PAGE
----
Exclusive: U.S. utilities push White House not to sanction Russian uranium
March 1 (Reuters) – The U.S. nuclear power industry is lobbying the White House to allow uranium imports from Russia to continue despite the escalating conflict in Ukraine, with cheap supplies of the fuel seen as key to keeping American electricity prices low, according to two sources familiar with the matter.
The United States relies on Russia and its allies Kazakhstan and Uzbekistan for roughly half of the uranium powering its nuclear plants – about 22.8 million pounds (10.3 million kg) in 2020 – which in turn produce about 20% of U.S. electricity, according to the U.S. Energy Information Administration and the World Nuclear Association.
Washington and its allies have imposed a series of sanctions on Moscow in the past week as Russian forces pushed deeper into neighboring Ukraine, though the sanctions exempt uranium sales and related financial transactions.
The National Energy Institute (NEI), a trade group of U.S. nuclear power generation companies including Duke Energy Corp (DUK.N) and Exelon Corp (EXC.O), is lobbying the White House to keep the exemption on uranium imports from Russia, the sources said.
The NEI lobbying aims to ensure that uranium is not caught up in any future energy-related sanctions, especially as calls intensify to sanction Russian crude oil sales, the sources said.
“The (U.S. nuclear power) industry is just addicted to cheap Russian uranium,” said one of the sources, who declined to be named, citing the sensitivity of the situation.
Duke and Exelon, two of the largest U.S. utilities, could not immediately be reached for comment.
Washington-based NEI said that it supports a diversity of uranium supply, including the development of U.S. facilities to produce and process the fuel.
“While Russia is a significant global supplier of commercial nuclear fuel, U.S. utilities contract with a worldwide network of companies and countries for their fuel requirements to mitigate the risks of potential disruption,” said Nima Ashkeboussi, NEI’s senior director of fuel and radiation safety.
The Biden administration has said it is working to keep American energy costs low.
“We are listening to all inquiries from industry and will continue to do so as we take measures to hold Russia accountable,” a White House official said when asked about the uranium lobbying.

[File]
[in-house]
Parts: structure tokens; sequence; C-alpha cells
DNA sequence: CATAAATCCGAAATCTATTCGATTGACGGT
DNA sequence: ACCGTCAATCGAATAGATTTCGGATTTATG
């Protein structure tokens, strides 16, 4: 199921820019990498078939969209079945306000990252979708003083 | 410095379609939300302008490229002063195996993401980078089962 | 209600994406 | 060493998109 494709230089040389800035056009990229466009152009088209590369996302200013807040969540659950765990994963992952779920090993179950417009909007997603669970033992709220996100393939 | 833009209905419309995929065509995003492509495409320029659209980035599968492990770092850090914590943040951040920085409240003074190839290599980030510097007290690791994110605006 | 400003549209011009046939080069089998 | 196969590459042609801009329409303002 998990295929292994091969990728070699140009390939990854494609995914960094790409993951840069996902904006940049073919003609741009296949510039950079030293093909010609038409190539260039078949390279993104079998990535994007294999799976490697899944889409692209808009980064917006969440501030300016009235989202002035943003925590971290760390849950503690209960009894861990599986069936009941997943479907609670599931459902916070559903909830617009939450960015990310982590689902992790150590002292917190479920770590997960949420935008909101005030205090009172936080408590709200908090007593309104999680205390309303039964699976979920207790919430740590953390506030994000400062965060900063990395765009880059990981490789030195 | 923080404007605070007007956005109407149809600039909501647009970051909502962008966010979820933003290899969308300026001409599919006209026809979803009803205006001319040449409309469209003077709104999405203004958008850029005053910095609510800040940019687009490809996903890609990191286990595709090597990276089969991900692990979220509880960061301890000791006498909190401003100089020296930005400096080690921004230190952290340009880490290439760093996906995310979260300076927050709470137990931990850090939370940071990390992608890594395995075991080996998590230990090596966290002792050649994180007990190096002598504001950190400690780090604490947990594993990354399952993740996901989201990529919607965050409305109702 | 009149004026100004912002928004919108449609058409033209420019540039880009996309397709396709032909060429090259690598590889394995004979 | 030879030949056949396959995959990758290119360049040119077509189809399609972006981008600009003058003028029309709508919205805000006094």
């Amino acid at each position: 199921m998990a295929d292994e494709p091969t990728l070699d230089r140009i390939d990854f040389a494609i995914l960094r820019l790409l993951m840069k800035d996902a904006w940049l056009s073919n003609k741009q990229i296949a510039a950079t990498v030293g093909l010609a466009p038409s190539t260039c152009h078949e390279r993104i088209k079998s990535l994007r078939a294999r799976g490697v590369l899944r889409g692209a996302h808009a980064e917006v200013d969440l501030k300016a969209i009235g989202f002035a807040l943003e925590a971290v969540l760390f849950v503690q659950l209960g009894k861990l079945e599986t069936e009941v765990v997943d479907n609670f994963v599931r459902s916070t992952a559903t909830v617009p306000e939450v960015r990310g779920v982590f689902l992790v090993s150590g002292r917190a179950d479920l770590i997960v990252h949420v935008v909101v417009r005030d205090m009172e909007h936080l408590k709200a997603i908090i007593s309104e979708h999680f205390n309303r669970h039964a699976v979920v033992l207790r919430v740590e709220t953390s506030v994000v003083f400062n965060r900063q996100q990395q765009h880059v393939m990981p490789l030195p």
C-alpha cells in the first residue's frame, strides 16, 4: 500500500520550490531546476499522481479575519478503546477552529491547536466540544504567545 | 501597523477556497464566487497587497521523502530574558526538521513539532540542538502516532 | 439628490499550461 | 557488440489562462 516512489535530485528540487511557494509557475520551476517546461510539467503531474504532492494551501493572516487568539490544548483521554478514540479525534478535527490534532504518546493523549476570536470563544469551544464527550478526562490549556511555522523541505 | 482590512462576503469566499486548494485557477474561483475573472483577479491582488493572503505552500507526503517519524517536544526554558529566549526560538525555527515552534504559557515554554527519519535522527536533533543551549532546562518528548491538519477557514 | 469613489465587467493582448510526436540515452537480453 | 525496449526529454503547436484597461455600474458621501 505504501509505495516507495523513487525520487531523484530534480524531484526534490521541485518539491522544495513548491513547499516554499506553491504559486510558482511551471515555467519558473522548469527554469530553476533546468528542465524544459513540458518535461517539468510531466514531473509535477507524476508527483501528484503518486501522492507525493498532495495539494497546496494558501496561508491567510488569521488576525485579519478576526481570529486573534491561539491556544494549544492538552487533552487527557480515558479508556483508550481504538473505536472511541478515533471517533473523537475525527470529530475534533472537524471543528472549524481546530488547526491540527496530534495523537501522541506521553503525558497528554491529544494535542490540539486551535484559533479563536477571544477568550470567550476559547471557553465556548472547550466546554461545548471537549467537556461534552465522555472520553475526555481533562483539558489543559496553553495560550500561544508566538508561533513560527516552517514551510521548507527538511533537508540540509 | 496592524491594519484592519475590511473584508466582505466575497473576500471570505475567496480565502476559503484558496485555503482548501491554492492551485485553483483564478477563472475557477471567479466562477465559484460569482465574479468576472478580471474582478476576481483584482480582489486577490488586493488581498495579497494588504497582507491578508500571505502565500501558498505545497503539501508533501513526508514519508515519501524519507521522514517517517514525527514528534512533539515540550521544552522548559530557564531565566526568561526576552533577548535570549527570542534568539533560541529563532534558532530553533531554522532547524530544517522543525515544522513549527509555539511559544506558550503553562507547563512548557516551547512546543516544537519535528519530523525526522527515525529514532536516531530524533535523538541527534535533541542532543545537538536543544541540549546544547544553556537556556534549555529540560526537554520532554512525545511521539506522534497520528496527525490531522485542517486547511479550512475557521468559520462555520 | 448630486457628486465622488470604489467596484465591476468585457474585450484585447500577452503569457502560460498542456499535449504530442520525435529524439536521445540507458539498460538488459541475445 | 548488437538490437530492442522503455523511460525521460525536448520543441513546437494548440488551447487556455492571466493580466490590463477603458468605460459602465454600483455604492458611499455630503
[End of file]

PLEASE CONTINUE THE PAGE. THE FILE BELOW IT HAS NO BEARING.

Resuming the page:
Uranium is used as a fuel inside reactors to achieve nuclear fission to boil water and generate steam that spins turbines to generate electricity.
There is no uranium production or processing in the United States currently, though several companies have said they would like to resume domestic production if they can sign long-term supply contracts with nuclear power producers. Texas and Wyoming have large uranium reserves.
Australia and Canada also have large reserves of uranium and there is ample processing capability there and in Europe. But Russia and its satellites are the cheapest producers.
The U.S. nuclear power industry’s use of Russian uranium is likely to spark further questions about where and how the United States procures the materials needed to supply high-tech and renewable-energy products, a dependency that President Joe Biden singled out last week as a national security threat.
Russia’s uranium production is controlled by Rosatom, a state-run company formed by Russian President Vladimir Putin in 2007. The company is an important source of revenue for the country.
Former U.S. President Donald Trump in 2020 proposed spending $150 million to create a strategic uranium reserve, and Biden administration officials have expressed support for the idea.
Other utilities around the globe have already begun looking beyond Russia for supply. Swedish power company Vattenfall AB (VATN.UL) said last week it would stop buying Russian uranium for its nuclear reactors until further notice, citing the Ukrainian conflict.
Reporting by Ernest Scheyder and Trevor Hunnicutt